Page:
The FIX protocol does not support individual message acknowledgment. However, a number of application messages require explicit application level acceptance or rejection. Orders, cancel requests, cancel/replace requests, allocations, etc. require specific application level responses, executions can be rejected with the DK message but do not require explicit acceptance.
The exchange of sensitive data across public carrier networks may make it advisable to employ data encryption techniques to mask the application messages.
The choice of encryption method will be determined by mutual agreement of the two parties involved in the connection.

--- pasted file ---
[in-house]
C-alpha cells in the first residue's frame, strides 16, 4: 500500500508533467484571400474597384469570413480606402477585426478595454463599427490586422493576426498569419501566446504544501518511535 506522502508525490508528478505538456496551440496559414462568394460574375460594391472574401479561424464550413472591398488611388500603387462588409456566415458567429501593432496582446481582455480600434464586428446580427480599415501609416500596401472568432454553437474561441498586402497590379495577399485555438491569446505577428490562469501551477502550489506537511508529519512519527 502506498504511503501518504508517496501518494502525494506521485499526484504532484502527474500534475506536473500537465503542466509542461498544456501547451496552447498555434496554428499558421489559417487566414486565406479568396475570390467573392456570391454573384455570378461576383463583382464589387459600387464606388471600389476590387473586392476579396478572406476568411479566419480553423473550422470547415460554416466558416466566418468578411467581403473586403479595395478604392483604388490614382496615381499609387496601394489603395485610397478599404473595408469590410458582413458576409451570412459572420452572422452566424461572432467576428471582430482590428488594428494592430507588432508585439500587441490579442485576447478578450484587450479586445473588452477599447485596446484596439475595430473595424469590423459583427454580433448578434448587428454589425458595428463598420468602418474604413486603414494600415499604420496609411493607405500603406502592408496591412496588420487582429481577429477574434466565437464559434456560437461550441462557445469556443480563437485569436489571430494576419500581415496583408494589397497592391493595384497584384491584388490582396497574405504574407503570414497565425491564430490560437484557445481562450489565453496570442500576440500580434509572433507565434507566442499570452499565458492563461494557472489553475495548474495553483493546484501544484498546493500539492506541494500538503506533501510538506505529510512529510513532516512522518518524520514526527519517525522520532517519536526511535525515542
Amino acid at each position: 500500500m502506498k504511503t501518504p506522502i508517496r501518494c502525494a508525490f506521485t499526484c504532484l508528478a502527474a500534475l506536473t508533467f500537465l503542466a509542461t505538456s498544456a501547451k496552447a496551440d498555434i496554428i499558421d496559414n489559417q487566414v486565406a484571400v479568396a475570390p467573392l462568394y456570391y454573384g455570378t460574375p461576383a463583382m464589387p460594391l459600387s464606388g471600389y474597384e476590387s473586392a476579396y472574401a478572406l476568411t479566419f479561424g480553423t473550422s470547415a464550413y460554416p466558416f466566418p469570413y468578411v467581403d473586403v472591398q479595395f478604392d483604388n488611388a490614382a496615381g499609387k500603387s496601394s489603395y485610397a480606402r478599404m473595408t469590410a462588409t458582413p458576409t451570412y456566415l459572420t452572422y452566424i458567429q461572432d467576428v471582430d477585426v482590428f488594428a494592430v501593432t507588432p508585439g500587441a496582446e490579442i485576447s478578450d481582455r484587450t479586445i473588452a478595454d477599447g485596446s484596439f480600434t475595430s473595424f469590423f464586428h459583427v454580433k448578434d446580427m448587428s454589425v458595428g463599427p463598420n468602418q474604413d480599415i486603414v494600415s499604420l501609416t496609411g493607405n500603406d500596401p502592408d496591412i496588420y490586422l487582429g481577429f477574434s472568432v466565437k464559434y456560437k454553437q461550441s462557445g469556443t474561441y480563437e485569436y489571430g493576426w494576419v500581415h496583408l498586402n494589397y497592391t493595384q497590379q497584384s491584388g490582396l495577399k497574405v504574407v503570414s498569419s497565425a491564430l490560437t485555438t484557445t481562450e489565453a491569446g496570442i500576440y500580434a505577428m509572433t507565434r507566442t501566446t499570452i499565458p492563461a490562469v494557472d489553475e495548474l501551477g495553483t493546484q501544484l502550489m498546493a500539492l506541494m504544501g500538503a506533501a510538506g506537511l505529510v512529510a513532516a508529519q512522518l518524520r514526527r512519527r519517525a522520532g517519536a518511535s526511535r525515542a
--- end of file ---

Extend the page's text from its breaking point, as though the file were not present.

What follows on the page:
Any field within a message can be encrypted and included in the SecureData field, however, certain explicitly identified fields must be transmitted unencrypted. The clear (unencrypted) fields can be repeated within the SecureData field to serve as an integrity check of the clear data.
When encryption is employed, it is recommended but not required that all fields within the message body be encrypted. If repeating groups are used within a message and encryption is applied to part of the repeating group, then the entire repeating group must be encrypted.
Embedded in the protocol are fields, which enable the implementation of a public key signature and encryption methodology, straight DES encryption and clear text. T he previously agreed upon encryption methodology is declared in the Logon message. (For more detail on implementation of various encryption techniques see the application notes section on the FIX Web Site.)